Teen mags warned to adapt to new media

The teen sector of the magazine industry can be saved, but it needs a "massive shake-up", according to the launch editor of one its last standing titles.

Peter Loraine, who launched the BBC's Top of the Pops magazine in 1995, spoke to Press Gazette in the wake of Emap's decision to "suspend" publication of its four-year-old title, Sneak, nicknamed "baby Heat".

Emap is currently in consultation with staff, after ceasing publication of Sneak last Wednesday week, sales of which had dropped from 80,077 to 74,299 in the last six-monthly ABCs.

Sales figures are expected to drop even further when the next six-month magazine ABCs are announced on Thursday.

Sneak is Emap's second teen title to be axed in 2006 — Smash Hits! closed in February, after 28 years on the shelves.

Loraine said: "If you're 14, you're probably wanting Heat, not the baby version."

He said that the teen mags sector had failed to move with the times, and that no publication looked dramatically different from how it did 10 years ago, despite overwhelming evidence that the market has moved on.

He said: "It upsets me that it's falling down around us. Last week there was the Top of the Pops wrap party for the programme, and then Sneak closed. It just needs a massive shake-up. It's not about just rolling over and giving in.

"The big publishers, Emap and IPC, need to think if they're not encouraging people to grow up living the magazine culture, why is someone going to start getting into that at 16 or 17, if they've never known it before? They need to start investing to turn this around rather than just thinking it's a dying area and concentrating somewhere else."

Loraine, who is now general manager of Polydor subsidiary Fascination Records, said the answer might lie in taking the technology from the net to mobile phones, and creating "some kind of big mental idea to turn it on its head".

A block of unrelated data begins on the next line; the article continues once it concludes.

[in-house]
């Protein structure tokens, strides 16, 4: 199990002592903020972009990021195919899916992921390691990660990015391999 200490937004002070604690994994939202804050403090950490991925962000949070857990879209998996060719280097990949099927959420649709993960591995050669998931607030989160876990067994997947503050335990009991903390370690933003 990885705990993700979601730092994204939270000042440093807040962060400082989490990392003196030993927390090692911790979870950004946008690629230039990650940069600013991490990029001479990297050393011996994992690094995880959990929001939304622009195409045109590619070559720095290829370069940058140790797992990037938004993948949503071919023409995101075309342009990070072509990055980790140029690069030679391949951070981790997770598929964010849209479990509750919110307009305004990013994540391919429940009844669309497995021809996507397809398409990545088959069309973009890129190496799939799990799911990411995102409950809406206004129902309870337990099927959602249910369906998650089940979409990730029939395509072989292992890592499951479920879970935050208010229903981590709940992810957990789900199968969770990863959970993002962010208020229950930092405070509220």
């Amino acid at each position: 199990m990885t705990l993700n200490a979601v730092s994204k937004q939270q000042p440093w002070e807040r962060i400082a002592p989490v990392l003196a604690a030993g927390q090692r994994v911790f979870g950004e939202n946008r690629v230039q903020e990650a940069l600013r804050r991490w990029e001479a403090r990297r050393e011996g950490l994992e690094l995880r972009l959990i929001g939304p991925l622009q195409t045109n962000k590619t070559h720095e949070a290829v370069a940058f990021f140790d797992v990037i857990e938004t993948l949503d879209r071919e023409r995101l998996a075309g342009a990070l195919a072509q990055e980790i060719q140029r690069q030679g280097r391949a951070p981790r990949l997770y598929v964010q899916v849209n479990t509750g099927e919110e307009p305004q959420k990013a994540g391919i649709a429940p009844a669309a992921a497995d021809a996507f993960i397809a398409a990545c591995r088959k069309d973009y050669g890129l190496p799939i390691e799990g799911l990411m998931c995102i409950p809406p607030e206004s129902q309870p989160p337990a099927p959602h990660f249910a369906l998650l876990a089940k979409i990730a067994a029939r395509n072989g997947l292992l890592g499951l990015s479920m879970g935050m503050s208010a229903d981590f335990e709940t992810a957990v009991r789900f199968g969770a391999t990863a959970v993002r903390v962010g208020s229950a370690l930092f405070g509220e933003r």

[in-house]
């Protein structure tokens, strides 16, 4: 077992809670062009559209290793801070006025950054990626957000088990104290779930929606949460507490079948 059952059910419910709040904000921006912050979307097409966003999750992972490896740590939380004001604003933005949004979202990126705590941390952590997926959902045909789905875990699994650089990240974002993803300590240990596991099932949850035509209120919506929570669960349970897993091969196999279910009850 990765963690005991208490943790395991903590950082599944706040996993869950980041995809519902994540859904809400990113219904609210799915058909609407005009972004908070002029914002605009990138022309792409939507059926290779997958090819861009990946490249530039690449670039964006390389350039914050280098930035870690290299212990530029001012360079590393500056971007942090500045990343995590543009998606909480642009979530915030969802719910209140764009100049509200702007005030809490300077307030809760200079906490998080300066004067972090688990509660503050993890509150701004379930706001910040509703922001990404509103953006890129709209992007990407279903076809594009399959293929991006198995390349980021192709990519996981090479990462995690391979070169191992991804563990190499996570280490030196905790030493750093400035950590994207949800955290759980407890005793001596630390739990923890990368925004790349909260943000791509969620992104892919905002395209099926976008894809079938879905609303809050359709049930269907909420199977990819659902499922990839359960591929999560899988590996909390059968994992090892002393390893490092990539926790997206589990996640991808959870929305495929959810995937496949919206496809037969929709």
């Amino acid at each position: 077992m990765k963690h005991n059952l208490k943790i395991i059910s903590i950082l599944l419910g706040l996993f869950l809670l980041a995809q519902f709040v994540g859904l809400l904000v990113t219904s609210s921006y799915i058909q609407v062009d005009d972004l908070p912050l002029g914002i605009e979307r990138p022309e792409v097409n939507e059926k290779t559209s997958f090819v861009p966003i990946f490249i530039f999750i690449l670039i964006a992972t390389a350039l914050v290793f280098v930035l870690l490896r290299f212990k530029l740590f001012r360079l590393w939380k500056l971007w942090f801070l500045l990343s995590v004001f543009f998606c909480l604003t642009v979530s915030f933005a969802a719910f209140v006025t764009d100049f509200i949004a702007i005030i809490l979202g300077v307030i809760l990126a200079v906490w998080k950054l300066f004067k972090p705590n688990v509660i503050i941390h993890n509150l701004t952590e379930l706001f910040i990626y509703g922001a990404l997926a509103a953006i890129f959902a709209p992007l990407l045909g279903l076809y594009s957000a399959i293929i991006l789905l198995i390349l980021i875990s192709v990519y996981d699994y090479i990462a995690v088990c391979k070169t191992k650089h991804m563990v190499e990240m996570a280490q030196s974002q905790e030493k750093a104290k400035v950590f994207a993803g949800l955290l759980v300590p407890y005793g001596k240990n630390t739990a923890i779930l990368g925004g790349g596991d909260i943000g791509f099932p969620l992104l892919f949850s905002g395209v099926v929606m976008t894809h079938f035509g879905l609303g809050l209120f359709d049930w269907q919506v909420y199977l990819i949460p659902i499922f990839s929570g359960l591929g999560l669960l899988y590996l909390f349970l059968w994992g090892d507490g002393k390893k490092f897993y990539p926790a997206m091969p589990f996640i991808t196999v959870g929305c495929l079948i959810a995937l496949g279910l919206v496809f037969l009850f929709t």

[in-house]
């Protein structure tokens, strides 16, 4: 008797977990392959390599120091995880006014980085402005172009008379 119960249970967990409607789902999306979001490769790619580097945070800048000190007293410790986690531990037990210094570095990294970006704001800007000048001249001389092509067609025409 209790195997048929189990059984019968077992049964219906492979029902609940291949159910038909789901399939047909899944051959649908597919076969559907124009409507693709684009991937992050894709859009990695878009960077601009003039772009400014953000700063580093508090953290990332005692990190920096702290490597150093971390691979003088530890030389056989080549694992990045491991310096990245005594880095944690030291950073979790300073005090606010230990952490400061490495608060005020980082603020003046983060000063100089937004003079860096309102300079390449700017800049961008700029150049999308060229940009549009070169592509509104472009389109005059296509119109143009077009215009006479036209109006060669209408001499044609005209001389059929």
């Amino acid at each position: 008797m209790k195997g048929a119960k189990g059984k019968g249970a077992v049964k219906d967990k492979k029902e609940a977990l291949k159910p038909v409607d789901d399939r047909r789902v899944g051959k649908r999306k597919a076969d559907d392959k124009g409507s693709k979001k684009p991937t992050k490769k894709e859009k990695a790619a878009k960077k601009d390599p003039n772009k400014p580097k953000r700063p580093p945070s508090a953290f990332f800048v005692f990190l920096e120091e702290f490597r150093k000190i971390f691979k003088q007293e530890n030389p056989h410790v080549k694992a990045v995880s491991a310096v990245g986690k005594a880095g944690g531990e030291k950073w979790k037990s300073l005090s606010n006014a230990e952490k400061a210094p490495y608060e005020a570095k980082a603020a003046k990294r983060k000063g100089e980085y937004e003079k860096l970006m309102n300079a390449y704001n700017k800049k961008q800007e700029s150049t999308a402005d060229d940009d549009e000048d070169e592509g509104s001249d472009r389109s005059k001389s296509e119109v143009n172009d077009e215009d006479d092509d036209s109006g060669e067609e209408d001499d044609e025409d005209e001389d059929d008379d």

Emap Elan managing director Dawn Bebe last week blamed new media for taking teens away from magazines, but said that, unlike Smash Hits!, the Sneak brand would not be developed on other platforms such as the web and TV. Bebe confirmed that Emap was in consultation with Sneak staff.

Emap is not alone in its thinking — IPC sold Mizz to Panini earlier this year and has no plans to extend its Teen Now title beyond its twice-yearly frequency.

Natmags' CosmoGirl and Hachette's Sugar have also been on a steep decline.

BBC Magazines continues to publish Top of the Pops, despite its TV namesake's demise.

The decline of teen magazines is not just a British phenomenon. In July, a BBC delegation to South Korea reported that, in a country where broadband internet penetration is 97 per cent among teens, the youth mags market has completely collapsed. Mike Harvey, editor of Top Gear, who was part of the team in Korea, said: "The kids didn't want to know about magazines — the magazines were so yesterday."

Publishers' instincts on the teen market were backed up in a report released last week by Ofcom, the communications regulator, which found that teenagers were switching from old media as broadband penetration rose in the UK.

Ofcom said that 11.1 million households and small businesses now had a high-speed broadband internet connection, that 70 per cent of teens use social networking websites, and that reading magazines was down over 20 per cent in the 15- to 24-year-old age group.

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